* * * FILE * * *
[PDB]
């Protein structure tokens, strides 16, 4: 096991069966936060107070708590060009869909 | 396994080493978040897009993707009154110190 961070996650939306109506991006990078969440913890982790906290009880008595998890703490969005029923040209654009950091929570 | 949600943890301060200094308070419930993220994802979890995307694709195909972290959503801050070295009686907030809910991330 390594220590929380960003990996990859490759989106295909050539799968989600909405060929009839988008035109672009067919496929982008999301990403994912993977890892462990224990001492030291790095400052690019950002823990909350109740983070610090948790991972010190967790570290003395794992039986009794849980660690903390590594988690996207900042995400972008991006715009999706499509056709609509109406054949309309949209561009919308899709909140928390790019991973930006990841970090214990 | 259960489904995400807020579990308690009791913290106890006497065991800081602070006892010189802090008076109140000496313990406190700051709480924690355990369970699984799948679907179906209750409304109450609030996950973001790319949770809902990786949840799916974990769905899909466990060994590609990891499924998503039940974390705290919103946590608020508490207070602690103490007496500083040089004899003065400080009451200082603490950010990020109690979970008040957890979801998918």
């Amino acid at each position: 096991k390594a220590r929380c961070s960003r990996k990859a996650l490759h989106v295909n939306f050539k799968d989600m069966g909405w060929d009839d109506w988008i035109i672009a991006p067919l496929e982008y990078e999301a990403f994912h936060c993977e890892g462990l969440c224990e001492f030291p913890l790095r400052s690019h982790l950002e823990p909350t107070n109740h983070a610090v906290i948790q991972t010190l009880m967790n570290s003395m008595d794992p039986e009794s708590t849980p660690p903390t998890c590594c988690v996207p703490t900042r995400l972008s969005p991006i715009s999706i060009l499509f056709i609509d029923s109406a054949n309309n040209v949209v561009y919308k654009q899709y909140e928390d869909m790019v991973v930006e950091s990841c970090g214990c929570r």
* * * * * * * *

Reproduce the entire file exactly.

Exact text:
[PDB]
């Protein structure tokens, strides 16, 4: 096991069966936060107070708590060009869909 | 396994080493978040897009993707009154110190 961070996650939306109506991006990078969440913890982790906290009880008595998890703490969005029923040209654009950091929570 | 949600943890301060200094308070419930993220994802979890995307694709195909972290959503801050070295009686907030809910991330 390594220590929380960003990996990859490759989106295909050539799968989600909405060929009839988008035109672009067919496929982008999301990403994912993977890892462990224990001492030291790095400052690019950002823990909350109740983070610090948790991972010190967790570290003395794992039986009794849980660690903390590594988690996207900042995400972008991006715009999706499509056709609509109406054949309309949209561009919308899709909140928390790019991973930006990841970090214990 | 259960489904995400807020579990308690009791913290106890006497065991800081602070006892010189802090008076109140000496313990406190700051709480924690355990369970699984799948679907179906209750409304109450609030996950973001790319949770809902990786949840799916974990769905899909466990060994590609990891499924998503039940974390705290919103946590608020508490207070602690103490007496500083040089004899003065400080009451200082603490950010990020109690979970008040957890979801998918």
């Amino acid at each position: 096991k390594a220590r929380c961070s960003r990996k990859a996650l490759h989106v295909n939306f050539k799968d989600m069966g909405w060929d009839d109506w988008i035109i672009a991006p067919l496929e982008y990078e999301a990403f994912h936060c993977e890892g462990l969440c224990e001492f030291p913890l790095r400052s690019h982790l950002e823990p909350t107070n109740h983070a610090v906290i948790q991972t010190l009880m967790n570290s003395m008595d794992p039986e009794s708590t849980p660690p903390t998890c590594c988690v996207p703490t900042r995400l972008s969005p991006i715009s999706i060009l499509f056709i609509d029923s109406a054949n309309n040209v949209v561009y919308k654009q899709y909140e928390d869909m790019v991973v930006e950091s990841c970090g214990c929570r």